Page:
In a bid to encourage debate in Latin America and the Caribbean on the contribution of creativity as a key element of economic and social development, the Inter-American Development Bank (IDB) along with local institutions are currently promoting the concept of the “orange economy.“ This involves the creative industry and includes a range of economic activities that are concerned with the generation or development of knowledge and information. According to a report published in 2013, cultural and creative industries (CCI) in western economies generated more than USD175,000 million per year, employing 11 million people.
If the so-called orange economy were a country, it would be the world’s fourth-largest economy, be ranked ninth in terms of exports of goods and services, and represent the world’s fourth-largest workforce, research developed by IDB has shown. As a consequence of the developing human capital in Latin America, opportunities to develop the concept of the orange economy are rising in Panama.
The orange economy includes all the services based on talent, cultural heritage, and creative related products that can be protected applying any kind of intellectual property law. In March 2017, Helga Flores, a specialist on the orange economy at IDB, headed a regional forum entirely focused on the development of cultural and creative industries in Panama and Latin America. BID is currently working to better understand the opportunities that this market offers to more than 107 million people between the ages of 15 and 24; every year, 80,000 people join the orange economy. Intellectual property, advertising and media, cinema, gastronomy, architecture, arts, and cultural-related activities are the sectors that currently underpin the growth of the orange economy in Panama and the Panamanian government is ready to further capitalize on this.
Unfortunately in Latin America, there are no clear statistics to rely on in order to define an adequate action plan to capitalize on the huge potential offered by the orange economy; countries like Colombia and Costa Rica have promoted specific initiatives such as Cuenta Satélite de la Cultura, a methodology that allows the national accounting departments to process all the economic information related to CCI that might be generated from other economic sectors.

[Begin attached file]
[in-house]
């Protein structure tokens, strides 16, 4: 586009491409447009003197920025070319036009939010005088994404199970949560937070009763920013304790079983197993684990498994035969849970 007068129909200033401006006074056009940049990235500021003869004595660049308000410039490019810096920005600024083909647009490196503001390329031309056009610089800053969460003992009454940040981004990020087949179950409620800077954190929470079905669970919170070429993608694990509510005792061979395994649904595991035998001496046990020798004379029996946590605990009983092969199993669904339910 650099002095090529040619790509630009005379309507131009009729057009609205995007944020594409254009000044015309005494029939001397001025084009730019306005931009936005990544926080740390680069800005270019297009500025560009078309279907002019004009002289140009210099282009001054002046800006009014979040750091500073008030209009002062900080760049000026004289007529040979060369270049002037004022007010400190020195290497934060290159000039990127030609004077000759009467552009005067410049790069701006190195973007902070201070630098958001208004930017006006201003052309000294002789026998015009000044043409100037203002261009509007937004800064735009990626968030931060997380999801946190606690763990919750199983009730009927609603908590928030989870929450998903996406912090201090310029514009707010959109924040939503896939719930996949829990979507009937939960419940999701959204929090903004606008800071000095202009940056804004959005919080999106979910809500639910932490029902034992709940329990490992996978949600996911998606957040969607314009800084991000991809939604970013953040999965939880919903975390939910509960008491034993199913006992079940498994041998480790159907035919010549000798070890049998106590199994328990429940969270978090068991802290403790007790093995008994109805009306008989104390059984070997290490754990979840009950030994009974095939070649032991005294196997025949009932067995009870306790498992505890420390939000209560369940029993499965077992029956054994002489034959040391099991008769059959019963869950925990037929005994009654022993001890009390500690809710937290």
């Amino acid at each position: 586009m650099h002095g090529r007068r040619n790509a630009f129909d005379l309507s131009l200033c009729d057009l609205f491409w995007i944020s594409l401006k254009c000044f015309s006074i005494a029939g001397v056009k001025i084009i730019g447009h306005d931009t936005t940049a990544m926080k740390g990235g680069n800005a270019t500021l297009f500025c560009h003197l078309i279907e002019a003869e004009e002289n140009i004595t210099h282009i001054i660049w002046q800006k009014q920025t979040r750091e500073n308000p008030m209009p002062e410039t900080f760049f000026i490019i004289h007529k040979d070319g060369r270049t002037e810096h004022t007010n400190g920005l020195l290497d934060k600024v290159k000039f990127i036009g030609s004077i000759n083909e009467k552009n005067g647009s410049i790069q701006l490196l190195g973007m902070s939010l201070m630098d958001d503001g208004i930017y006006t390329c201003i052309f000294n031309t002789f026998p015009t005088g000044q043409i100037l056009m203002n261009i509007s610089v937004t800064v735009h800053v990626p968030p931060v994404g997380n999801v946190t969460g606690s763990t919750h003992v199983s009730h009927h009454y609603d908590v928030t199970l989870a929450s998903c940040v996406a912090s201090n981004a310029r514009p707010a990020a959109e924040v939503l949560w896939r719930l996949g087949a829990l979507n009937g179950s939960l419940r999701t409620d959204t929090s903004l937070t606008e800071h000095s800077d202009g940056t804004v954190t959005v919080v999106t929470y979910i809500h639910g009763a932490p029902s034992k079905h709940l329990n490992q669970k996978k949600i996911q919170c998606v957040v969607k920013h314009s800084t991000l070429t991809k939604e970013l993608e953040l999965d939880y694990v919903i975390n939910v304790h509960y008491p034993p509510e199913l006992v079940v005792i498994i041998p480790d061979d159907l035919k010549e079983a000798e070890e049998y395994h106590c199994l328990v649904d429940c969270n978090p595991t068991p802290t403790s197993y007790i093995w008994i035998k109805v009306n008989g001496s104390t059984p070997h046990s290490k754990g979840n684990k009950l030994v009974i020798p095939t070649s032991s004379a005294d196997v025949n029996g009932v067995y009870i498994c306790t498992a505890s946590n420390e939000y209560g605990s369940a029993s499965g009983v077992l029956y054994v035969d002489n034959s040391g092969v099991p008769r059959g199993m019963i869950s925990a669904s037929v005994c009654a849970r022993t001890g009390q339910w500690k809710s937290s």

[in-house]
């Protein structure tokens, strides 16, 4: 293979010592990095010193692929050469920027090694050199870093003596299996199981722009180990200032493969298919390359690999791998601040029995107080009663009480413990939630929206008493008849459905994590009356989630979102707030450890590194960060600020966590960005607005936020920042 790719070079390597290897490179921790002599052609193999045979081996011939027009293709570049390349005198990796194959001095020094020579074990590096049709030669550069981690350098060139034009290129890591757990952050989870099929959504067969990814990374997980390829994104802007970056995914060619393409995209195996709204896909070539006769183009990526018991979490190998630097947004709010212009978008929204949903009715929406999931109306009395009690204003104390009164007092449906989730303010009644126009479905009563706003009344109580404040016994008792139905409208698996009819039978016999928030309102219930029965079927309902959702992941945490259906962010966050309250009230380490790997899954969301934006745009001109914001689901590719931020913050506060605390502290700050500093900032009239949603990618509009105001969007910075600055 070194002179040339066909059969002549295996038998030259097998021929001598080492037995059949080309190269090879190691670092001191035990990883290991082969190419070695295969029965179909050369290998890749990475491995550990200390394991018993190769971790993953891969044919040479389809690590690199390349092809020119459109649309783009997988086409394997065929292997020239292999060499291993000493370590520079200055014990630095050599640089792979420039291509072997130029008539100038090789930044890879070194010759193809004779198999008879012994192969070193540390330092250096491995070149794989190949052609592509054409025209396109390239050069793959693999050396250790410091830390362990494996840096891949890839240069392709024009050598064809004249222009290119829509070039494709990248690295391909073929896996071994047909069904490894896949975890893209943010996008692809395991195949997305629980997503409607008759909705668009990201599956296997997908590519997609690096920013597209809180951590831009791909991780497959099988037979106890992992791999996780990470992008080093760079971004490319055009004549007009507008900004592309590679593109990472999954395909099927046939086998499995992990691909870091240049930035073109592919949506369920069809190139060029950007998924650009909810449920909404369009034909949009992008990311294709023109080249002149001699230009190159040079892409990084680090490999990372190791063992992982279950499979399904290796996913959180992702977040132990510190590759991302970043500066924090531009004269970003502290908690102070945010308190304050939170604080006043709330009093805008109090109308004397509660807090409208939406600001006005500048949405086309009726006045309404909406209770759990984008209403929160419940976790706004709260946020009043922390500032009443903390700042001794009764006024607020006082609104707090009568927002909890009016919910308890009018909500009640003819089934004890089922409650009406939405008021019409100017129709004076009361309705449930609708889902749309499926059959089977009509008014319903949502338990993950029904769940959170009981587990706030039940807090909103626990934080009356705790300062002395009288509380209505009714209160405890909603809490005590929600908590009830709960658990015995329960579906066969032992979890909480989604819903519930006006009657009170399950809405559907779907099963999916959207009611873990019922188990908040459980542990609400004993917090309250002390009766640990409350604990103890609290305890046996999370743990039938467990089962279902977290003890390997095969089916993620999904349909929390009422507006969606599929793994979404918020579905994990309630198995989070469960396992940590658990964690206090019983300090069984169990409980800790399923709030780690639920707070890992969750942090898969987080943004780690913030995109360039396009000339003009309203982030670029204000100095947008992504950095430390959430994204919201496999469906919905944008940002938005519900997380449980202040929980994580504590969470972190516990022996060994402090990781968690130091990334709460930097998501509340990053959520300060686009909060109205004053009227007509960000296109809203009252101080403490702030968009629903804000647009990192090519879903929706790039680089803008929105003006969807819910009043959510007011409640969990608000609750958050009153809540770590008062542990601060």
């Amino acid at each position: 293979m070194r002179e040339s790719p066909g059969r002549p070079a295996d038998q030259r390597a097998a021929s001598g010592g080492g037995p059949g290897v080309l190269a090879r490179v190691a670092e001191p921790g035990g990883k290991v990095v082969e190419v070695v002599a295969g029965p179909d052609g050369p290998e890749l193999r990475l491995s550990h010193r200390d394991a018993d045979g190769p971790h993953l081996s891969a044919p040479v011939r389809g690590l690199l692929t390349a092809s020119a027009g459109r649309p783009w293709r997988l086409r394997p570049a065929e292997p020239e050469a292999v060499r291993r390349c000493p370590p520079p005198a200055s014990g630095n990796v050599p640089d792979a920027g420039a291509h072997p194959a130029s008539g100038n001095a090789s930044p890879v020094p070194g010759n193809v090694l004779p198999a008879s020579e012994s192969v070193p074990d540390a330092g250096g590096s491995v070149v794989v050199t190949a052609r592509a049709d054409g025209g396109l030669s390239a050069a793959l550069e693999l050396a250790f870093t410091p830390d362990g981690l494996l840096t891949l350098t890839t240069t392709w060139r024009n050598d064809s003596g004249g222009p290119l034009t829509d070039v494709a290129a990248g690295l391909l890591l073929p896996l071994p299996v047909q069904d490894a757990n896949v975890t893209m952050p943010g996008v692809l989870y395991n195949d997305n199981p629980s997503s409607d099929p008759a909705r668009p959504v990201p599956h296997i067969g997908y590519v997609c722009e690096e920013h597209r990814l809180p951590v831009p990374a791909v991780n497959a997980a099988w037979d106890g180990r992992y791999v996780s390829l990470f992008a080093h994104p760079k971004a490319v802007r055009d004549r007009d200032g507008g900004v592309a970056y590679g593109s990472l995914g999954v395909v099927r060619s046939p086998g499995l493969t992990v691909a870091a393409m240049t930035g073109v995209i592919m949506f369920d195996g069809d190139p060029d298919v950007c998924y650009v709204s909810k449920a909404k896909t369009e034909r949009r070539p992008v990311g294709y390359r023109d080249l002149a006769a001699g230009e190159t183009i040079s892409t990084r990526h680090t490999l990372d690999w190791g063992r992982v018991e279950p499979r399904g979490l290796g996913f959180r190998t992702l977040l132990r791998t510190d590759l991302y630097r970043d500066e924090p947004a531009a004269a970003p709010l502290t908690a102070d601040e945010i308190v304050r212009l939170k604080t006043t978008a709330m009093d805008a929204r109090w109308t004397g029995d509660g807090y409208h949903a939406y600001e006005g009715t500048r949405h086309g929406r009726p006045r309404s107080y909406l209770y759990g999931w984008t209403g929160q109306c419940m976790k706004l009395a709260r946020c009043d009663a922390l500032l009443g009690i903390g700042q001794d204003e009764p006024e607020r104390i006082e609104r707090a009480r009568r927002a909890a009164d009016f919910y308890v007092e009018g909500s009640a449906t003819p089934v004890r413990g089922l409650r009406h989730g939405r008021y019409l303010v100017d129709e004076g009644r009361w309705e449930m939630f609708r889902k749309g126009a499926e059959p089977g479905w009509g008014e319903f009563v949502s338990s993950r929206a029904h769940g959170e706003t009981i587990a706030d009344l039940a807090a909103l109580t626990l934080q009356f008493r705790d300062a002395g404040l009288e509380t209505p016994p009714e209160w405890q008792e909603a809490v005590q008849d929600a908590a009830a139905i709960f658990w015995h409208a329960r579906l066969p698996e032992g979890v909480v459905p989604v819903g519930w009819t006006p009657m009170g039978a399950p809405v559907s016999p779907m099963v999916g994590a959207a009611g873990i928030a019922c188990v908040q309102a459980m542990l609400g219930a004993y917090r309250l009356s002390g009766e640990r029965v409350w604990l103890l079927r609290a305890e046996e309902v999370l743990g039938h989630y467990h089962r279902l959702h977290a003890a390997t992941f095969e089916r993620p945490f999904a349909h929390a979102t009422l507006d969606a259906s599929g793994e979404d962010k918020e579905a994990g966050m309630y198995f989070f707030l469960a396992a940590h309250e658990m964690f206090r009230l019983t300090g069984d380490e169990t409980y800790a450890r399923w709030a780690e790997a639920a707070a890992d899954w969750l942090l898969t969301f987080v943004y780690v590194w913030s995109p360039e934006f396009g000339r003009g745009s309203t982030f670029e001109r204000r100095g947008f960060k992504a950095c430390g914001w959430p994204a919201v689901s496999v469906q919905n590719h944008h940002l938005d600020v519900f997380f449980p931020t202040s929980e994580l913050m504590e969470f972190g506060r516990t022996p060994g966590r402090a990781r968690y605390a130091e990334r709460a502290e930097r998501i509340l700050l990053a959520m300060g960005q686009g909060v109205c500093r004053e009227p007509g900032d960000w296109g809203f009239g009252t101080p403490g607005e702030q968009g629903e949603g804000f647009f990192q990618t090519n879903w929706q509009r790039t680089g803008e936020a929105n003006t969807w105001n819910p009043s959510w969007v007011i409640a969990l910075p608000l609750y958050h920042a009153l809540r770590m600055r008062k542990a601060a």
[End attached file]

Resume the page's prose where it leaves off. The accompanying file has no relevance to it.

Data released by the public politics department of MEF noted that public spending on culture per capita stands at USD6.5 in Panama, while the Latin American average is USD19, and that the difficulties facing the sector are cultural entrepreneurship informality, inequality, inadequate funding and investment, and lack infrastructure or cultural spaces, among others. However, MEF is not the only public institution analyzing the latest trends emerging within the Panamanian orange economy: in 2015, Ernst & Young released a regional and global report confirming that the sector generated USD2,250 million—3% of world GDP—and 29.3 million jobs worldwide, of which USD124 million and 1.9 million jobs were generated in Latin America. Research developed by World Intellectual Property Organization (WIPO) and Panama’s Ministry of Commerce and Industry has shown that intellectual property generates 6.3% of the national GDP. According to openartspty.com, this economy generates over 50,000 jobs divided among 545 companies operating in the segment, making up 3.2% of the total workforce active in the country.
In 2016, the film industry alone attracted USD23 million in foreign direct investment, and the sector should be accurately studied and regulated in all its dimensions by the state. However, by and large the industry is still relatively informal and the Ministry of Economy and Finance (MEF) along with the Municipality of Panama City are currently working on new proposals, regulations, and activities to promote and to boost the performance of the orange economy; events like jazz festivals, Feria de Artesanías, and Festival de Cine are events that are only becoming more successful and relevant in Panama’s cultural agenda. Considering the cultural melting pot that lays at the basis of Panama, the young and talented generation that is emerging in Panama the country must capitalize on the huge potential offered by the orange economy.